Venue 13: Observation Of Adelaide Restaurant

Decent Essays
The business selected for observation was an Adelaide bar named Venue 63. It is a small city venue which provides entertainment most nights of the week. This bar has very little publicity so there was no initial impression except it must be quite small, intimate, and not many patrons. In reality the venue is not very small with approximately 400 people maximum but looks much bigger than it is due to lack of patronage.
The concept most relevant to this business is emotional labour and aesthetic labour as patrons want to feel welcome in the bar. The attitude of the employee can affect the customer’s experience at the bar. Both emotional and aesthetic labour are evident in the service experience, but not to the best of the organisation’s
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The staff do not wear uniforms or have a dress code. This may be a choice by management to keep the venue informal, as businesses use uniforms to enhance their corporate image (Warhurst & Nickson, 2007, p. 112). The staff were probably chosen for their attitudes and skills rather than the way they look. The staff do not look particularly well-presented perhaps because they have no dress code. The staff consists of older workers who do not look very professional but have caring personalities. Uniforms or a dress code could help the business as the interactions with customers are influenced visually and aurally (p. 106).
The staff are not very well-spoken. Their speech patterns are very informal but this seems to add to their genuine personalities. Warhurst & Nickson (2007, p. 105) explain employers choose staff with personalities that embody the brand. This could mean that the staff were all chosen because the bar is supposed to be friendly, informal, and relaxing. Although, its possible that the bar seems this way merely because the staff’s personalities are creating the brand and affecting the customers’ experiences.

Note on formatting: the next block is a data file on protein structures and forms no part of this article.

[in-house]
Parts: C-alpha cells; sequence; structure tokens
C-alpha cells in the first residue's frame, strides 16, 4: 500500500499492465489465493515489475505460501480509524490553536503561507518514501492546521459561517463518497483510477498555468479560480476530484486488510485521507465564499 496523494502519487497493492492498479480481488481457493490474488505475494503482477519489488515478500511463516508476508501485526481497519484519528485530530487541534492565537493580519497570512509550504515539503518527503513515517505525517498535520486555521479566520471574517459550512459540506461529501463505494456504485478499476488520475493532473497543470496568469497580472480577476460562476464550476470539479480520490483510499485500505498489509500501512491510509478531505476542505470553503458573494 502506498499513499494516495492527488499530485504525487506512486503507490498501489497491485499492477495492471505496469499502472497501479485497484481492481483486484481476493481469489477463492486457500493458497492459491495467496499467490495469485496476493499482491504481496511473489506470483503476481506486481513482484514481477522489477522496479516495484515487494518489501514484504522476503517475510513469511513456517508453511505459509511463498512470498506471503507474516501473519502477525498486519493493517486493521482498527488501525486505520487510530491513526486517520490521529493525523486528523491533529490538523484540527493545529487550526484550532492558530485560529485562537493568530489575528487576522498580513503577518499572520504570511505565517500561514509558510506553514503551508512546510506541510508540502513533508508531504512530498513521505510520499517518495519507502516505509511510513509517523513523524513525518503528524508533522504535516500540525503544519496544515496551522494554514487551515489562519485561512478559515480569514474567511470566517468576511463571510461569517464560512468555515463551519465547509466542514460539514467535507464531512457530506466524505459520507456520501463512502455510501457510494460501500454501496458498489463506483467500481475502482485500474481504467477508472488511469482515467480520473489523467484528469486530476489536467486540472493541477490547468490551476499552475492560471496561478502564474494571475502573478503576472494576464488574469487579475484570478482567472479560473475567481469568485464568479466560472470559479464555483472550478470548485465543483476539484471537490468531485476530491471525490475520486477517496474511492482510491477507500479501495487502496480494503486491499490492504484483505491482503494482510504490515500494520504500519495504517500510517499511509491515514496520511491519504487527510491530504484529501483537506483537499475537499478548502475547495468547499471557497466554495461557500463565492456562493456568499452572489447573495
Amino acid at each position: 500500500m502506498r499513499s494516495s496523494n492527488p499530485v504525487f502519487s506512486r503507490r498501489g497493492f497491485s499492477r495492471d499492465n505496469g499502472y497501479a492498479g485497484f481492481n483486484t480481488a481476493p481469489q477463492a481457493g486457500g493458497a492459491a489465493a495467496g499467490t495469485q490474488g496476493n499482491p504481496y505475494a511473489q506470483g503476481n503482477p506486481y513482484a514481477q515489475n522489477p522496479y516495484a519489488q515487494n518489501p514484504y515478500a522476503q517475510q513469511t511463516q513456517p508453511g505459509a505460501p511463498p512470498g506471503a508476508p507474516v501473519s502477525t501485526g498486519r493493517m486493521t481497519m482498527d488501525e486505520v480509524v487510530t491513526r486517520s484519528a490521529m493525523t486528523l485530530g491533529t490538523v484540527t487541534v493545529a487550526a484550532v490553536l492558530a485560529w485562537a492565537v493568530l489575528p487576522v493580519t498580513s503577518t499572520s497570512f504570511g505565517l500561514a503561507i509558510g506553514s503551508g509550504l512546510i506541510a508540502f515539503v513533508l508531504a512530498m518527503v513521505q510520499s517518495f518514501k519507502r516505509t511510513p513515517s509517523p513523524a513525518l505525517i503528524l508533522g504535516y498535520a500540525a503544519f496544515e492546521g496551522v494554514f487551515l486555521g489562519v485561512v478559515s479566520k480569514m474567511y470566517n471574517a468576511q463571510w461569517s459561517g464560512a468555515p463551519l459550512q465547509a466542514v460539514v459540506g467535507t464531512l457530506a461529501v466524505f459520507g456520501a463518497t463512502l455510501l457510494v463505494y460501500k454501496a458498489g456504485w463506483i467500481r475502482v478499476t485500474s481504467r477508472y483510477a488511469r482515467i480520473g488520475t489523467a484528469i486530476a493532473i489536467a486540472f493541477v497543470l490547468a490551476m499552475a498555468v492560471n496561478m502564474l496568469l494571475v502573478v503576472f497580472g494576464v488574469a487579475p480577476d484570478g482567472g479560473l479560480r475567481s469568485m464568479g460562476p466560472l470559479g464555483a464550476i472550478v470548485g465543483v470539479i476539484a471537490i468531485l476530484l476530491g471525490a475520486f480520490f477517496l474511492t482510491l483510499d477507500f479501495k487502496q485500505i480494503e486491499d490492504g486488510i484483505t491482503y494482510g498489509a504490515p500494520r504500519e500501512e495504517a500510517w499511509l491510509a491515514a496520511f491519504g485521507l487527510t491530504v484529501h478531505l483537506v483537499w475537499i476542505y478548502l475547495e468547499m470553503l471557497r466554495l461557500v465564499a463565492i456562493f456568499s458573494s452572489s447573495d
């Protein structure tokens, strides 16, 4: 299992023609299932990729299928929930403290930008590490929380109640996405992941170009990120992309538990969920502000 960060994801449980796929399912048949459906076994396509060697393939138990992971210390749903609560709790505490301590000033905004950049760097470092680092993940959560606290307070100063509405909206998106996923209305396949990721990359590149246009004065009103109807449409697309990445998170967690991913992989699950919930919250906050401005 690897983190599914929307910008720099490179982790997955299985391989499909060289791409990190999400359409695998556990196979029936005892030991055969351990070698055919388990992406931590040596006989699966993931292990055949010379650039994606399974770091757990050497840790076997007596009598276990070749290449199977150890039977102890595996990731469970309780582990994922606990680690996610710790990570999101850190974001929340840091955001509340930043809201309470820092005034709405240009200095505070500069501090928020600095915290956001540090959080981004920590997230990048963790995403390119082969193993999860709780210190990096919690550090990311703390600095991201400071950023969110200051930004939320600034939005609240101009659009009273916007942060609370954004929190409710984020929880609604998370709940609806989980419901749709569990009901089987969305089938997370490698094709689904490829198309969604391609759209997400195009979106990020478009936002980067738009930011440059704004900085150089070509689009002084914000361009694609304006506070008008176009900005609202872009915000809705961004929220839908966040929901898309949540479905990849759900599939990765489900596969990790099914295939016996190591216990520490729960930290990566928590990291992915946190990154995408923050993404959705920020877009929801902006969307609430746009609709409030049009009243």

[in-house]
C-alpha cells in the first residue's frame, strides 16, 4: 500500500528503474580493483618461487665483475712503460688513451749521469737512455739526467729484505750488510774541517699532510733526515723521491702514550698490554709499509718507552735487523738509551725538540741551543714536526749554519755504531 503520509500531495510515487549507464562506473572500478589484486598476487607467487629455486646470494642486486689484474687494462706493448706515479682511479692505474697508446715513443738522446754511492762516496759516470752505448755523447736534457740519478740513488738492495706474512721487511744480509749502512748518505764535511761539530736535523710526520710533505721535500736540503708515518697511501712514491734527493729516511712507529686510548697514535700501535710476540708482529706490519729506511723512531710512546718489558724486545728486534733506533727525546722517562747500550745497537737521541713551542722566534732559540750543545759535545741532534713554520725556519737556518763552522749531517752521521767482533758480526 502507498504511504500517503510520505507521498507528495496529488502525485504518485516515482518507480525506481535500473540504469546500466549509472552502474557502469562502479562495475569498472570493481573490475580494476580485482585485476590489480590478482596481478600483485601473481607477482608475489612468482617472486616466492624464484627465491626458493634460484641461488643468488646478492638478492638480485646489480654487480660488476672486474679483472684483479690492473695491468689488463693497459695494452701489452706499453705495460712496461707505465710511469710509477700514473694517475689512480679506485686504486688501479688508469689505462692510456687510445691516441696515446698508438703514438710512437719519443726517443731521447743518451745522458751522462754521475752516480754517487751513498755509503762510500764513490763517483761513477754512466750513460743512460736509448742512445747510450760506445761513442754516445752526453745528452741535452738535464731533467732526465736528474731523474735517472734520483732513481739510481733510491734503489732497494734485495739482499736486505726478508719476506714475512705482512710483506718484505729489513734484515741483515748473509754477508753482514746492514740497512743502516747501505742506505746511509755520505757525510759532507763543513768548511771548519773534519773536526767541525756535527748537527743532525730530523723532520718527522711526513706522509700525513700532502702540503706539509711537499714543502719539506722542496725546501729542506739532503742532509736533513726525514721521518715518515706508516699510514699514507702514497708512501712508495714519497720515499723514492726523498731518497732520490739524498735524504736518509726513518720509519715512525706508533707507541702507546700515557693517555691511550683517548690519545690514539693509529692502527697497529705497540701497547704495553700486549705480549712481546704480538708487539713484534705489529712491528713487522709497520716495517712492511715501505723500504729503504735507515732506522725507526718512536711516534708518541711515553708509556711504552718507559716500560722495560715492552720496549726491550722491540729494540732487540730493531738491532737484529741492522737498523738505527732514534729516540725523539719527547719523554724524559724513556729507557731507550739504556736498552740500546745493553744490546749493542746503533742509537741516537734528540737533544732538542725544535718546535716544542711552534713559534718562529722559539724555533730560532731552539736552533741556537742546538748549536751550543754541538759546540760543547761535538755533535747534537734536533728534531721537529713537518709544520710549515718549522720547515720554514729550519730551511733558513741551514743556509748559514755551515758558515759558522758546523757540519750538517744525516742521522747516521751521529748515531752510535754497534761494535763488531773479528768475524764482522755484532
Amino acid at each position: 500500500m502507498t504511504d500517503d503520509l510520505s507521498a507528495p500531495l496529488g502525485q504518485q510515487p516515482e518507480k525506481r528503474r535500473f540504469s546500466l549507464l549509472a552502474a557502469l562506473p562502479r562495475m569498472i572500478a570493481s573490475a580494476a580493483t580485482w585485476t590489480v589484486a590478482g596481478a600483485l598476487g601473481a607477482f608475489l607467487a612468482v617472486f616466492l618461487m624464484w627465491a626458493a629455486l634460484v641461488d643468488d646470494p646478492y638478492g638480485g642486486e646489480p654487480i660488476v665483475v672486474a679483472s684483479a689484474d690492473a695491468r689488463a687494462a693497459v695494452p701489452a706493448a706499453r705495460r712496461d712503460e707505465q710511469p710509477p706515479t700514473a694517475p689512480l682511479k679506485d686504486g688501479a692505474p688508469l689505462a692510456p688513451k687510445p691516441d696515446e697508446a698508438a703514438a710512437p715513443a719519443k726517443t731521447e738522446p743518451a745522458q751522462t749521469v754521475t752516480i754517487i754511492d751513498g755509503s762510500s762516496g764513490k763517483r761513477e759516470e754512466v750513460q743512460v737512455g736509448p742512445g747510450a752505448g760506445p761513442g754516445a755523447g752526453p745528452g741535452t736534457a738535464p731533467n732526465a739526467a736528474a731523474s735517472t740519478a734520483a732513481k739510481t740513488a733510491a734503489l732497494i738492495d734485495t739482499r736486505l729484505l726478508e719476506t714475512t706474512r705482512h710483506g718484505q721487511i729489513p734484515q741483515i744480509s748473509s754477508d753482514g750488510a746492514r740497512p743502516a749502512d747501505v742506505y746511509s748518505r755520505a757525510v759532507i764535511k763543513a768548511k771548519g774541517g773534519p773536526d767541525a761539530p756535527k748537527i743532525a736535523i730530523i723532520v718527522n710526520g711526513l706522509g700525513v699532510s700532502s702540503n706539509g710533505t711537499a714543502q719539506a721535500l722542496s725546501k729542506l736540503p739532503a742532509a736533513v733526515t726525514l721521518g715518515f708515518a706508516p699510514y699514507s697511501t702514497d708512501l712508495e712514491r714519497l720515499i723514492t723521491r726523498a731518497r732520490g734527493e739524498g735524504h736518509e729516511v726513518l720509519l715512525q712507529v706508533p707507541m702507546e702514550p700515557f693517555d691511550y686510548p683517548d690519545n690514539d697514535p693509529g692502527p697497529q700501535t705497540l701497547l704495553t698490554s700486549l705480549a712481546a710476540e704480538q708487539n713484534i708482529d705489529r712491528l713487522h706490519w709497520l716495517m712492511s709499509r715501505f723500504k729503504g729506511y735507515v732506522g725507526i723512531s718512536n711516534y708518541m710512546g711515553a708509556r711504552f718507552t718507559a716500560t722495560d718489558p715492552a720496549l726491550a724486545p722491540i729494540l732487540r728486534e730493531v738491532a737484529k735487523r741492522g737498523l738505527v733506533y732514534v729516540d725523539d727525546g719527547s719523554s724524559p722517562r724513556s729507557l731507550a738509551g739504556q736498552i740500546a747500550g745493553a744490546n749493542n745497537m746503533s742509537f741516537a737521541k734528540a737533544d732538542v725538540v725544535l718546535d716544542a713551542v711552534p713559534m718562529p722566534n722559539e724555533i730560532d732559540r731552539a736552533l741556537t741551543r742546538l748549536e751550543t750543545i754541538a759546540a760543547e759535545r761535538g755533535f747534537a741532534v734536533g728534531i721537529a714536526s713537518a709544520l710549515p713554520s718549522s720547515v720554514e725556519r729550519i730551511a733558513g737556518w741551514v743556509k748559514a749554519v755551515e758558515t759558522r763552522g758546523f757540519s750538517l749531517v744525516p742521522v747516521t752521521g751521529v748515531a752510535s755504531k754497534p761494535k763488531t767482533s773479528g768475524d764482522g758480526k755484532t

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473). Social support also helps staff to increase their sense of personal control (p. 473).
High self-monitors are highly attuned to cues of situational requirements (Naqvi, 2013, p. 474). Their displays of emotion are controlled through external cues rather than how they feel at that moment (p. 474). The managers could hold training sessions on self-monitoring as it may help reduce the chance of burnout (p. 474).
The managers could decide on a dress code to make the employees look the part while still allowing them to look individual and informal as corporate image can be enhanced through the use of uniforms (Warhurst & Nickson, 2007, p. 112).
Situational Analysis
This report sought to examine the use of emotional and aesthetic labour within a practical hospitality context. Emotional labour is the maintenance of emotional displays that are not felt by the employee (Othman, et al., 2008, p. 32). Aesthetic labour is the ideal that employees should sound and act a certain way (Warhurst & Nickson, 2007, p. 104). Recognition labour is when employees fulfil customers’ needs in an individual context (Sherman, 2002, pp. 1-2). This report used desktop and primary data through reading journal articles to observing interactions at a specific
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